Gene Editing for Transplants and Cell Therapy: Luhan Yang on The Long Run

Today’s guest on The Long Run is Luhan Yang.

Luhan is the founder and CEO of Hangzhou, China-based Qihan Biotech.

Luhan Yang, founder and CEO, Qihan Biotech

Qihan is using genome editing technology to engineer pigs with organs that can be safely transplanted into humans. This is what scientists call xenotransplantation. The concept has been around a long time, but new CRISPR-based gene editing technologies make it more feasible to overcome some of the challenges, including the likelihood that the human immune system will reject an organ transplant from a pig. If this turns out to be feasible at scale – still a big IF – then Qihan could be position to tackle the shortage of available organs for transplant.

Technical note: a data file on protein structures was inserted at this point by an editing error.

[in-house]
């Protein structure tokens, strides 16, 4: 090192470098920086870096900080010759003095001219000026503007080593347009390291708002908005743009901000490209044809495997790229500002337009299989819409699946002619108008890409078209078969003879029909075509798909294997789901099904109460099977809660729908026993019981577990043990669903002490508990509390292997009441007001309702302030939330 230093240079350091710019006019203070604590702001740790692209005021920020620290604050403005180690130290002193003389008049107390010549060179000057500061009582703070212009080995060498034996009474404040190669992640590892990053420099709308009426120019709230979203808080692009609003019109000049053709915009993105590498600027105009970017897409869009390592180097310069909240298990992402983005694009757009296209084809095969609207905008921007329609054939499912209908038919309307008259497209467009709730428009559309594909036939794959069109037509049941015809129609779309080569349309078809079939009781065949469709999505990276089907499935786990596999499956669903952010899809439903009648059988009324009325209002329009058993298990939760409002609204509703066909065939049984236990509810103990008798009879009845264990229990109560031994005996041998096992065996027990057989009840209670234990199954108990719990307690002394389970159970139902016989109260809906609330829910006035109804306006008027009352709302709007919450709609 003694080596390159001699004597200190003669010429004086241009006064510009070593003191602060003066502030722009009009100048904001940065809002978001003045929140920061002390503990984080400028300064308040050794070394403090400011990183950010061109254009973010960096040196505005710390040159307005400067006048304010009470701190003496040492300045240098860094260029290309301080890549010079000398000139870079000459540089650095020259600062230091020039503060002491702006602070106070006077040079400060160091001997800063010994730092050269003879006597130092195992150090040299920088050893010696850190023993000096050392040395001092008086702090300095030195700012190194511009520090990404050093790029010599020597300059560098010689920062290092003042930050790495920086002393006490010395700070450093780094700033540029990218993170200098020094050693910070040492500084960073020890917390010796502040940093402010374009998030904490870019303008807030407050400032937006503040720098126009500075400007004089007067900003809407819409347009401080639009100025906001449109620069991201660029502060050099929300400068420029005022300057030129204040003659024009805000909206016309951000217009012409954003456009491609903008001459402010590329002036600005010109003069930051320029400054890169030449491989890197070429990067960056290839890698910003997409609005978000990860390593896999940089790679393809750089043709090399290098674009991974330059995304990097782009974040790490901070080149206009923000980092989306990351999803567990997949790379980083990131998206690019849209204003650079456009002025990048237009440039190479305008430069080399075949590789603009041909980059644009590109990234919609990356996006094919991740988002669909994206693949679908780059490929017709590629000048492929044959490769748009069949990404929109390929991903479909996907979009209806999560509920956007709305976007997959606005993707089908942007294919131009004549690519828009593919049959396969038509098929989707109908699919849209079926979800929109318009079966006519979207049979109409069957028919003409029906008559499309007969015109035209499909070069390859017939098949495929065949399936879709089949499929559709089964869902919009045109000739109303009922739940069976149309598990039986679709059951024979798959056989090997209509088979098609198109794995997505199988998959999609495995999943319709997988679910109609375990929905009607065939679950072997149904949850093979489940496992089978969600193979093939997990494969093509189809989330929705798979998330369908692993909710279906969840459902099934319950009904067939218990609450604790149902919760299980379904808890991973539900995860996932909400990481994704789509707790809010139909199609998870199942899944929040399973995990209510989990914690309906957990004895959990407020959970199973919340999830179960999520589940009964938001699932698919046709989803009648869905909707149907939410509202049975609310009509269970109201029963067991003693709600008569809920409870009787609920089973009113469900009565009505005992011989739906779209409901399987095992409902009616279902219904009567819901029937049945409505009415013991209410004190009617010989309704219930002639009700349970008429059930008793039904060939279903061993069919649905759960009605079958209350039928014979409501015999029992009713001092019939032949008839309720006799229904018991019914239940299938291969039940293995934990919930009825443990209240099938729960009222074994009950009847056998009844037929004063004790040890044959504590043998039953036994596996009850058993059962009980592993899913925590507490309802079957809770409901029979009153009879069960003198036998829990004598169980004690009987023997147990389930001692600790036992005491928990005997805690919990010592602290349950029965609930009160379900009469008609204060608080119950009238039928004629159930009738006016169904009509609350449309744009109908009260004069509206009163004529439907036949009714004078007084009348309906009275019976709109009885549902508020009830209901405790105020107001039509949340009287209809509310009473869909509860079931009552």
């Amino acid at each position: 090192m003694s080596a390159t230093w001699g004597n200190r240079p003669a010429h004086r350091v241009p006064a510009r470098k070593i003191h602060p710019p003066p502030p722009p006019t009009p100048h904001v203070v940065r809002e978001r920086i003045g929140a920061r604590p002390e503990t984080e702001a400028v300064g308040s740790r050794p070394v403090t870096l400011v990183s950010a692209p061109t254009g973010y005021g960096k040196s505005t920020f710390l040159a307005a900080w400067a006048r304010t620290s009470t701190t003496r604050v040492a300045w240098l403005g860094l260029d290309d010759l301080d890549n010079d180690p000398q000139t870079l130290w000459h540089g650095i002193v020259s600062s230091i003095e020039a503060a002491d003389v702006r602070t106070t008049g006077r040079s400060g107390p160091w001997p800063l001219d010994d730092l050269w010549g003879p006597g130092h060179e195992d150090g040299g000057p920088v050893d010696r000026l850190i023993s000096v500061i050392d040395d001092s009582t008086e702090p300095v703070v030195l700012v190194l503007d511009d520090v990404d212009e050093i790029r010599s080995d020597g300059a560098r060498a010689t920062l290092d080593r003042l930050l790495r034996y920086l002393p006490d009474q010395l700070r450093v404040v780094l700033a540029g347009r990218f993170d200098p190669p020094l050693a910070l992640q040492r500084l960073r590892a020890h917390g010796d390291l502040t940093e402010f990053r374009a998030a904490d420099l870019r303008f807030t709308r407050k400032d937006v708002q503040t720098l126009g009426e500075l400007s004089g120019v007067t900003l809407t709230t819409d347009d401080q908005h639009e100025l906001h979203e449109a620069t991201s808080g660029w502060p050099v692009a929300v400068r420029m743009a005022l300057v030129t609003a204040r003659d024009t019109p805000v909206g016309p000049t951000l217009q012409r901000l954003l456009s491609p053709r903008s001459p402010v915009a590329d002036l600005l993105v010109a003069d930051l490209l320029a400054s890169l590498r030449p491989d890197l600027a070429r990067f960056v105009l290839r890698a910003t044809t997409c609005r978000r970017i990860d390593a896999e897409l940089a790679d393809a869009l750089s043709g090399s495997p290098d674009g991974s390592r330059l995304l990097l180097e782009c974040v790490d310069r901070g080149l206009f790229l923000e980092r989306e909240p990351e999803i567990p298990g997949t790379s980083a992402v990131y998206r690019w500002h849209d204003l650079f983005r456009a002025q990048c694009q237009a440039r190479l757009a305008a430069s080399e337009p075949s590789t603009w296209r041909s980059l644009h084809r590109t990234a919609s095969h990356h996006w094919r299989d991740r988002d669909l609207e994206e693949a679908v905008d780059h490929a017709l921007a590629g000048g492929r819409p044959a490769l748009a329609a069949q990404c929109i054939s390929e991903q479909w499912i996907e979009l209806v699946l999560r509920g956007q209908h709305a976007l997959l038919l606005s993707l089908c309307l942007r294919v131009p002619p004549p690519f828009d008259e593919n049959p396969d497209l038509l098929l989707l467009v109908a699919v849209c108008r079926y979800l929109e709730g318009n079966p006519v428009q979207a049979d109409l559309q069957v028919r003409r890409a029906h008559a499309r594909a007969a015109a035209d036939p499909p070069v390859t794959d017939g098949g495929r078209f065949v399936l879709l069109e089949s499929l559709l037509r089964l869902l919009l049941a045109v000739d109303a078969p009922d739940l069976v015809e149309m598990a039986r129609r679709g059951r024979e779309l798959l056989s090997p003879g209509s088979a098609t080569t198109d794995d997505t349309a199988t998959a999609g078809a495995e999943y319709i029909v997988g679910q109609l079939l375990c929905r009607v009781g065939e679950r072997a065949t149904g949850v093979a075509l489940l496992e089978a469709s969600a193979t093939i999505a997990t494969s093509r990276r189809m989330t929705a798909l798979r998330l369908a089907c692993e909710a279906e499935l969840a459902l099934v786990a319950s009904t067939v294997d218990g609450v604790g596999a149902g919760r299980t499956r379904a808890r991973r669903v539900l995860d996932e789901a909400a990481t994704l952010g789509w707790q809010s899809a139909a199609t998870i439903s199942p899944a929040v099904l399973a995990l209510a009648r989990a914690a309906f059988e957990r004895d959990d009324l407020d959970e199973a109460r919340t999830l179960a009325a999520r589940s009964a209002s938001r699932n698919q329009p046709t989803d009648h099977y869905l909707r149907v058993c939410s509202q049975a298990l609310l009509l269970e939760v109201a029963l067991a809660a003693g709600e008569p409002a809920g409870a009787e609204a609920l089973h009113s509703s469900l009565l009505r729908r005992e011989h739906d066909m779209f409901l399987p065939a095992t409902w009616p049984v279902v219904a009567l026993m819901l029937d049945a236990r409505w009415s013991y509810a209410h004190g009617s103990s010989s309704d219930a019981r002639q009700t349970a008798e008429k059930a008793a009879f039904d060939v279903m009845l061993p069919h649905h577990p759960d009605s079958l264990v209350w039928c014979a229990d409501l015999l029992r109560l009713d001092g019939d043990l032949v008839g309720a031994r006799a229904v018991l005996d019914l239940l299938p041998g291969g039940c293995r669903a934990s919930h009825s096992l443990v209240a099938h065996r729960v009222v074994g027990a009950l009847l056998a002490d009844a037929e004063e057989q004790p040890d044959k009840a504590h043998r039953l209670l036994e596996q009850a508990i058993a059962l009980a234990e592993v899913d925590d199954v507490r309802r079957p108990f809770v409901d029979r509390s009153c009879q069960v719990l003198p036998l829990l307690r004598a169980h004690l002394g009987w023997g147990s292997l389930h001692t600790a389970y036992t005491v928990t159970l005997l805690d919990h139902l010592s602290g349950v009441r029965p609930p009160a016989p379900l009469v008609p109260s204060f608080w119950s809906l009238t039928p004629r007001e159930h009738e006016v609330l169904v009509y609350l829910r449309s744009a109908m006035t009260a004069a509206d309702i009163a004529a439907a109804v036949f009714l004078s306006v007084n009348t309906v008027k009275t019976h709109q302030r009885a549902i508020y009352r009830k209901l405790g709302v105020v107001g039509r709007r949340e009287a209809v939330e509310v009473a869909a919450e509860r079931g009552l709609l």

Besides xenotransplantation, Qihan is also seeking to leverage its precise gene editing capabilities to engineer off-the-shelf, allogeneic cell therapies that won’t be rejected by the immune system.

Luhan is a native of China, and one of the leaders in CRISPR gene editing. She made her name in George Church’s lab at Harvard, and was the first author on a landmark paper in Science in 2013 that was the first demonstration that CRISPR could make precise gene edits in mammalian cells. She went on to co-found Cambridge, Mass.-based eGenesis to advance the xenotransplantation application of CRISPR, before leaving the US to take the helm of Qihan in China.

Luhan is a bright young scientific entrepreneur, in the hunt for the first big medical applications of a groundbreaking technology. I think you’ll enjoy this conversation.

Now, please join me and Luhan Yang on The Long Run.

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